Advantages Unique, Great Views
Disadvantages Bit breezy, don't wear open pumps!
|Is it worth visiting?|
Climbing an active volcano, what could possibly go wrong. Well as it happens nothing considering the distance between eruptions the likelihood of it kicking off with you at the top is really it's not going to happen. But when I went up even the night before I couldn't help thinking it COULD happen.I was staying in Sorrento in a hotel where from the pool you could see mount vesuvius clearly. We set off at a reasonable hour on a coach headed to take us as far up as possible. The journey up was fine and for anyone who knows the roads around Italy I'd say there was more danger on the town roads in Sorrento than going up the mountain itself. There was a tour guide on the coach talking us through the various sites and telling the tales of the mountain and the famous eruption that wiped out Pompeii (which in the tour we were on was our venue for the afternoon).
The walk, once the coach has got you a fair way up so begins the hard walk. You get given a stick to help you walk and there is a clear pathway up to the top. Just follow the crowd. When I went it wasn't too busy and the crowd was well organised walking up one side of the path and back down on the other side. The path itself is sort of a thick gritty sand. It's hard to describe but you're climbing a mountain not walking through a park so do keep that in mind when you choose what shoes and clothes to wear. It is also quite dusty so I wouldn't recommend wearing anything white as I found out you will end up with brown dust all over it.The walk itself I wouldn't say was too challenging but I am a fairly fit 21 year old. My Mum isn't and it wasn't difficult for her, she did have me and my brother (two strapping young lads) to carry the bags. The only trouble she had was the fact she had decided to wear open pump things which was foolish and obviously the thick sandy stuff got into them and made it fairly uncomfortable. But hey that's her own fault! Always remember it's not just a walk up there is a walk back down too! I wouldn't recommend taking very young children or anyone who has trouble walking, particularly if you go around Pompeii too as there is a lot of time on your feet for this.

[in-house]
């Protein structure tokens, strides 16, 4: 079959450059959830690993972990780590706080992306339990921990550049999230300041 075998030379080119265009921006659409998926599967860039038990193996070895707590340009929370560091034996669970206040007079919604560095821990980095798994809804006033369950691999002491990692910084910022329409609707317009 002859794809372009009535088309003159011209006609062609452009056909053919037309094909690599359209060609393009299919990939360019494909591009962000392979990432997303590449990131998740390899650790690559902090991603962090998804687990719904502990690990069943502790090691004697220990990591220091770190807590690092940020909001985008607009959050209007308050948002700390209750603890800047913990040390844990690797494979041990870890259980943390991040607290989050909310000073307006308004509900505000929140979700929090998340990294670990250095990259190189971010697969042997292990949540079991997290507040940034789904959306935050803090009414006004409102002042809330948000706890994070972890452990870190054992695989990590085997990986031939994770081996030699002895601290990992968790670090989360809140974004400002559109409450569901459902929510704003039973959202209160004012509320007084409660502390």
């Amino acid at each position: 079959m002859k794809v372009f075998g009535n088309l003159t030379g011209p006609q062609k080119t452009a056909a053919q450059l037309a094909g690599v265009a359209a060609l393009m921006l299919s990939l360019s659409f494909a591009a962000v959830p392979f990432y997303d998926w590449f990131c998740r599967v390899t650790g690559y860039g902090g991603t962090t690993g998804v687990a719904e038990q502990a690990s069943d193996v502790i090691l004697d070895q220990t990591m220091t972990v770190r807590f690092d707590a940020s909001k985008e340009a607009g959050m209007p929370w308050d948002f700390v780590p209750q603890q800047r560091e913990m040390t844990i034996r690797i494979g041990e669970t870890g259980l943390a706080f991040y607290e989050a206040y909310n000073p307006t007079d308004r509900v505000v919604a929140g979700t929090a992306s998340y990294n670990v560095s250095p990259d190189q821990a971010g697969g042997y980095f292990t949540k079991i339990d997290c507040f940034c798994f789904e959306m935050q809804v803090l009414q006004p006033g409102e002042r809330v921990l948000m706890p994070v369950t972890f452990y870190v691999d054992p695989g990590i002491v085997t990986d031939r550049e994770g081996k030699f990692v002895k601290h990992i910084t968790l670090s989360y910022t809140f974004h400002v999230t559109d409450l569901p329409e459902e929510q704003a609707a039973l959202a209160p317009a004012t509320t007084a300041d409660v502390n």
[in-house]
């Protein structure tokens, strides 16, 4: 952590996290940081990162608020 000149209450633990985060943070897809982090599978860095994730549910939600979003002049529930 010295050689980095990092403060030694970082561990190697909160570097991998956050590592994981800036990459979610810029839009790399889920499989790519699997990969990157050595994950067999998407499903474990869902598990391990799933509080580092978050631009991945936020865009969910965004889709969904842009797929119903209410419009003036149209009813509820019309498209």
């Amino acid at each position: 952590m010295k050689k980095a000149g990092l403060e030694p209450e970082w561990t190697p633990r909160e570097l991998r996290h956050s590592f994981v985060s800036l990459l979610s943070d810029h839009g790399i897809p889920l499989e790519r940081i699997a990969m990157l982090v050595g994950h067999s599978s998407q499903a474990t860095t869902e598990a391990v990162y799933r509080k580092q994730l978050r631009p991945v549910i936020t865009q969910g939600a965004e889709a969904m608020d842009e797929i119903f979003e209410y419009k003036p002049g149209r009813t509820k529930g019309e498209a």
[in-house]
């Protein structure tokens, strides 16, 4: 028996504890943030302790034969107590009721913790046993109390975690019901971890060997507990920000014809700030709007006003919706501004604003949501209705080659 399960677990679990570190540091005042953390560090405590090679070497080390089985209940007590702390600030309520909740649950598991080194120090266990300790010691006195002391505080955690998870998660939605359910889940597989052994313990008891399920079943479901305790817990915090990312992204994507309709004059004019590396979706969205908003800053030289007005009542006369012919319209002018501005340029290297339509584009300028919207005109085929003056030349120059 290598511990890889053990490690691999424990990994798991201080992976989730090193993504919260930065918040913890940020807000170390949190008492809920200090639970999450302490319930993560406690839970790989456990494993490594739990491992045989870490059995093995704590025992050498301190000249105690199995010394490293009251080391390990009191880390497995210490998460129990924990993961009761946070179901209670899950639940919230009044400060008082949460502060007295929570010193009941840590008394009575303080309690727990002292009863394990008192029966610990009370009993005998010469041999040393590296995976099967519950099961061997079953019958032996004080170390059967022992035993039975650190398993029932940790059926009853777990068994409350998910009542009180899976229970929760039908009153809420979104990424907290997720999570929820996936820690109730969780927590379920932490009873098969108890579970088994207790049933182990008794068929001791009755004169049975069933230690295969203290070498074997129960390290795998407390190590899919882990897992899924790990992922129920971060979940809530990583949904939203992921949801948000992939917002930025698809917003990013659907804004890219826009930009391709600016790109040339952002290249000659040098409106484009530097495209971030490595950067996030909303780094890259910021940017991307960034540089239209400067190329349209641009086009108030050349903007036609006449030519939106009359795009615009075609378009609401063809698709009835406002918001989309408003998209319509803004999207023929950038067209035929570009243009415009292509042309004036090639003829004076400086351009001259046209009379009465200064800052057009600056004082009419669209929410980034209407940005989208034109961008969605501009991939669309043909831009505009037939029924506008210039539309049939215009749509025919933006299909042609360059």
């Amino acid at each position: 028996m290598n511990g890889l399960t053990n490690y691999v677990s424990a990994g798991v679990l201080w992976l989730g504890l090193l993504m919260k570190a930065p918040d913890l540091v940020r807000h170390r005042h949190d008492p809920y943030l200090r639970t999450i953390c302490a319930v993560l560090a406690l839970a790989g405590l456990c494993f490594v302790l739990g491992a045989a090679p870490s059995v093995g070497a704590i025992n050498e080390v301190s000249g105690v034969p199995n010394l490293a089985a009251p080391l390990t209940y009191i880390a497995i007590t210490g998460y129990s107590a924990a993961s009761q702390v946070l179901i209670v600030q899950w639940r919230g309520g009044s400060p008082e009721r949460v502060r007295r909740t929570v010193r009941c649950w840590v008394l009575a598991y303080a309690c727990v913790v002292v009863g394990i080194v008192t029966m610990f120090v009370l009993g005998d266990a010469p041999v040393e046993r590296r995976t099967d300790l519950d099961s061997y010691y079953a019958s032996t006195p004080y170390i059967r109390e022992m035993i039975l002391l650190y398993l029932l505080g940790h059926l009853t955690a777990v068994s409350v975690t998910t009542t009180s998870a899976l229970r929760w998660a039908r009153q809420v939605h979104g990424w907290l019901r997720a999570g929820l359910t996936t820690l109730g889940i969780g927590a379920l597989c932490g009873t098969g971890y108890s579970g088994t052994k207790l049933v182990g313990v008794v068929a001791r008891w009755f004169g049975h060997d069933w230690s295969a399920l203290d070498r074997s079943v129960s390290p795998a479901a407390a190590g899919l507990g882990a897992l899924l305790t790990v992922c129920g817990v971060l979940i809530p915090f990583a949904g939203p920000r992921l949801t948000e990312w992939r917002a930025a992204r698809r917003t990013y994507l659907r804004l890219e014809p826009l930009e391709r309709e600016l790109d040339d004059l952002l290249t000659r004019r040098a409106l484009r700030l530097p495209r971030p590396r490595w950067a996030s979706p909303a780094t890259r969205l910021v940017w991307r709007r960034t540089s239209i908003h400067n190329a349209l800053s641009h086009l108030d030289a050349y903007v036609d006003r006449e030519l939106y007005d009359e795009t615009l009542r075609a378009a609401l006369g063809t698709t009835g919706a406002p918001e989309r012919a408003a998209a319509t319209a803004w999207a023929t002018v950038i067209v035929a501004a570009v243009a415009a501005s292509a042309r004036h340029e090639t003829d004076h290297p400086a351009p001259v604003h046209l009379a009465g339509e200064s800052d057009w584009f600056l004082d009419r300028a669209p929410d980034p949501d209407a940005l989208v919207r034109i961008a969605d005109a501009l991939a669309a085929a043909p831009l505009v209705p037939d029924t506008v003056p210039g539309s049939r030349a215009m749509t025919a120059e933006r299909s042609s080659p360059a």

Once you get to the top the views of the wider area are spectacular, you can see for miles! If you walk to the edge of the crater you can actually feel the heat from the volcano and see it smoking. There is also a bit of a weird smell but it's all part of the experience! There isn't a rocky looking rope bridge going across, which I thought would have been fun to see who would go across (I wouldn't). It is a unique experience looking into the "eye" of a volcano. If you imagine the power lurking below it is almost quite scary. I would recommend reading up on it beforehand to get an idea of the power before you reach the top and look in.One thing I would say now is that Italy in mid-summer is hot. But once you get up the top of the mountain, those more sensitive to the cold may want to have a spare cardigan or something to wrap up in. Volcanos aren't what you think they are and you aren't looking down on an orange pool of glowing lava. You can feel the heat near the crater but there is quite a breeze and the day I was up there it was boiling on a normal distance above sea level. (I remember walking through Pompeii hunting for shade).
All in all I would highly recommend going up it is quite an experience and provides some great views as well. Also then go and see Pompeii and witness the power of what you have just climbed up.
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